Advocate General appearing for the State Government and Ravi Babulkar, Senior Counsel for the Board and Dr Kartikey Hari Gupta, Counsel for the interveners, made submissions in support that the Legislation is intra-vires Part III of the Constitution.

Writ Petition is a Political Interest Litigation?

Bench while disagreeing to the said submission in view of the fact that Dr Subramanian Swamy who has invoked the jurisdiction of this Court questioning the validity of 2019 Act and the ruling dispensation in the State of Uttarakhand belong to the same political party.

Mockery of Constitutional Principles

Respondents actions make a mockery of the constitutional principles and are an abuse of the legal process and statutory power, they are vitiated by malafides and extraneous considerations as held by the Supreme Court in Supreme Court Advocates on Record Assn. v. UOI, (1993) 4 SCC 441

Further, No obligation is placed by the Constitution on the State Legislature to produce evidence before the Court, regarding improper management or mis-management of the Char Dham fund, necessitating the 2019 Act being made — Neither is it permissible for us, nor do we see any reason to do so, to declare the 2019 Act unconstitutional on this score.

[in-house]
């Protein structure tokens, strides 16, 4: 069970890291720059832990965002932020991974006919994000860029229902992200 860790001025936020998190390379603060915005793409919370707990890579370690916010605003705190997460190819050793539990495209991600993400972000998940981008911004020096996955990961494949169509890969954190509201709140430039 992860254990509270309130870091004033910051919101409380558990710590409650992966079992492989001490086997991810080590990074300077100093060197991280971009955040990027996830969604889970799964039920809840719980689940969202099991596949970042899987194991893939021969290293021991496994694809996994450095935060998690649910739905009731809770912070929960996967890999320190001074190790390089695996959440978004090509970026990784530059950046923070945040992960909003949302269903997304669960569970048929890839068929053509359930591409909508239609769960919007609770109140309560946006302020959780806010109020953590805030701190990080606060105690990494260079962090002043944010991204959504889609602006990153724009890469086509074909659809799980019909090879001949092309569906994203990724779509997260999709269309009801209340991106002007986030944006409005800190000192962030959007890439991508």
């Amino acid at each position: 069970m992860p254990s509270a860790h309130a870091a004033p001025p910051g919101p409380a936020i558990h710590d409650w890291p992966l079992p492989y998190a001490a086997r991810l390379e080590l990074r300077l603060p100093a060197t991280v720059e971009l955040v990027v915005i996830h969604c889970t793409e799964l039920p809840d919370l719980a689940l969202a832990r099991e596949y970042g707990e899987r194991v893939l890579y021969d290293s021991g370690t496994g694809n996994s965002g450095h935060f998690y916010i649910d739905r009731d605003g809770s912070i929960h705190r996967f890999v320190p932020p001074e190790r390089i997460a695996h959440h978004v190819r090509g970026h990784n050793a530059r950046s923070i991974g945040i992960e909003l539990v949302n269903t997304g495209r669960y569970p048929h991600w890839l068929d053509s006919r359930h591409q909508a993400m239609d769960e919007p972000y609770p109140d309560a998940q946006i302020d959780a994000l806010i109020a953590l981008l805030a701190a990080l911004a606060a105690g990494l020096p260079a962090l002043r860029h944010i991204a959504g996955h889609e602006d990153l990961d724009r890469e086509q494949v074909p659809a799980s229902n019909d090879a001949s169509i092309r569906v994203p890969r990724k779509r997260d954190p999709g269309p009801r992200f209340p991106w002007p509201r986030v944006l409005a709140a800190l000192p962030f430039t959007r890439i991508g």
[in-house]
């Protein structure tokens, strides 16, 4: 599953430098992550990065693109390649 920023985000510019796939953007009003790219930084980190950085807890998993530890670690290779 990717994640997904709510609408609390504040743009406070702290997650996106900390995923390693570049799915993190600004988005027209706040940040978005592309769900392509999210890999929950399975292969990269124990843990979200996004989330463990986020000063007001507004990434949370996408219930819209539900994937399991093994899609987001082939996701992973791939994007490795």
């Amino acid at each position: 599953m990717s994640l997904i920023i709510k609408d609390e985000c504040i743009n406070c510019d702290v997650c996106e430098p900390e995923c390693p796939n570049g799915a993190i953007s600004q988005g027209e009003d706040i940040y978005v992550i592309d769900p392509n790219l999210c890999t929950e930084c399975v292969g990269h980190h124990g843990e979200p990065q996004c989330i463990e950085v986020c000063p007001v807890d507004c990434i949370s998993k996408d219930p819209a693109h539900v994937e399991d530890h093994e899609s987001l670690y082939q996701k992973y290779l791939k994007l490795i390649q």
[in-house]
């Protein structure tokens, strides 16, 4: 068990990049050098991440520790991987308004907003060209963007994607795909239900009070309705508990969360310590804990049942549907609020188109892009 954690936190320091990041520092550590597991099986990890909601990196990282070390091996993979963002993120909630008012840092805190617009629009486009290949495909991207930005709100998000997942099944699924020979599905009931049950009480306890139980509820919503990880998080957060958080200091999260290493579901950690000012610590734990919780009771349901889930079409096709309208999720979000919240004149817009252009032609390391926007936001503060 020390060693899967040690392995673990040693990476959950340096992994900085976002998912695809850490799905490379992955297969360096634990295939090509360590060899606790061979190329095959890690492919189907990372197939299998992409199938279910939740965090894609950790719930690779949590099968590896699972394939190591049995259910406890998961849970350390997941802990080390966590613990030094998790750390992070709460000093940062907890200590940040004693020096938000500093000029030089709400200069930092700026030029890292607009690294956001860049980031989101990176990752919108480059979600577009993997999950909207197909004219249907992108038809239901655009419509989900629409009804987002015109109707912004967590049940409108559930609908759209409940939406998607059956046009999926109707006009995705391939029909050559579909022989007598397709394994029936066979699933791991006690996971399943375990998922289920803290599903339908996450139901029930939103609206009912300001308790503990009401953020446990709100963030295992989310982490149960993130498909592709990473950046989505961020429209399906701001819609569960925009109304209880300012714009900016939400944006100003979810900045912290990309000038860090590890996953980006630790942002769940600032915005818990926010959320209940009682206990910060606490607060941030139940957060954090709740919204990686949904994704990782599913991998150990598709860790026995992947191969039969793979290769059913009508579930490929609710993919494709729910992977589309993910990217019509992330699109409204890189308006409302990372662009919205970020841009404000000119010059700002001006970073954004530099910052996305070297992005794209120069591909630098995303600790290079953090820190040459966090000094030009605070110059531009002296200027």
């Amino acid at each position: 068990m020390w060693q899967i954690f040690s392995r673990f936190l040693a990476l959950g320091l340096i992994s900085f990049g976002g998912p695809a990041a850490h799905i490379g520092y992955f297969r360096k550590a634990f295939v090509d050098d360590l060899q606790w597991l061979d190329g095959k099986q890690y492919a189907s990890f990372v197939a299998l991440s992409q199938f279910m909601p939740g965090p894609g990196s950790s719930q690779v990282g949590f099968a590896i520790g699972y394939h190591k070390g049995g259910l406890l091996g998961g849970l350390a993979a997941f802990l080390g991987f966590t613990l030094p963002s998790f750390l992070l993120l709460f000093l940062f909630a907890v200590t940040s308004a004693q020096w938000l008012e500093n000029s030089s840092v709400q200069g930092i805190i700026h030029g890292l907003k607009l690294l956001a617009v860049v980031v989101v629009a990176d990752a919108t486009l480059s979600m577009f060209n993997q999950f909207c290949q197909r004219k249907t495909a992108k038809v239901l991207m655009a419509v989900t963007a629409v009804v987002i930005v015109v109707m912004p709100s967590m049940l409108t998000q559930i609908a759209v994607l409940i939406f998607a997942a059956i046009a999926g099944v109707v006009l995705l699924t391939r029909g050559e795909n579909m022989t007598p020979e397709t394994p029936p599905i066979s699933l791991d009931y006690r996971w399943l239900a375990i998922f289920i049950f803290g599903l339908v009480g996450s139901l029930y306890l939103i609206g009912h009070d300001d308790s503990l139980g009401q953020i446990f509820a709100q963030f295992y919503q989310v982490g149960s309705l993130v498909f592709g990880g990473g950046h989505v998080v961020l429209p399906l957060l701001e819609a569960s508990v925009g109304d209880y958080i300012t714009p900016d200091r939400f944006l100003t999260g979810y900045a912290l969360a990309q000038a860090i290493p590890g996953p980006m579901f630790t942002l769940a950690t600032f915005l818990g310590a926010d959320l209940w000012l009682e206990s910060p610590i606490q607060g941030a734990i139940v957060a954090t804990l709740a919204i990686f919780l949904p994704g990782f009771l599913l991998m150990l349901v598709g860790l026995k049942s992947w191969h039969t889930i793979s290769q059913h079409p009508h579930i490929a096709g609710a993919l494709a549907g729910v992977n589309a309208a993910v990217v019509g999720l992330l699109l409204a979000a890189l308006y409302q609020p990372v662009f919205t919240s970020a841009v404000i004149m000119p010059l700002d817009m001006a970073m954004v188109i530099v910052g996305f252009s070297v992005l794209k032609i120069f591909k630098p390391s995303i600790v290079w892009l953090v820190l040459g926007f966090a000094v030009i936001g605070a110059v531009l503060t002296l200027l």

Article 13 of the Constitution of India

Article 13 relates to laws inconsistent with and in derogation of the fundamental rights.

No post-constitution law can be made contravening the provisions of Part III, and therefore such a law to that extent, though made, is a nullity from its inception, and is still born.

As Articles 14, 25, 26 and 31-A, which the petitioners claim the 2019 Act violates, are all in Part III of the Constitution, if the 2019 Act is held to be in contravention of anyone of the aforesaid Articles, it is liable to be declared void to the extent of the contravention.

Article 14 of the Constitution & Tests of valid classification

Temples covered by 2019 Act are primarily the Char Dhams and the object sought to be achieved by the said Act is to rejuvenate these temples and to provide effective management thereof by constituting a Devasthanam Management Board, twin test of a valid classification under Article 14 of the Constitution of India are satisfied.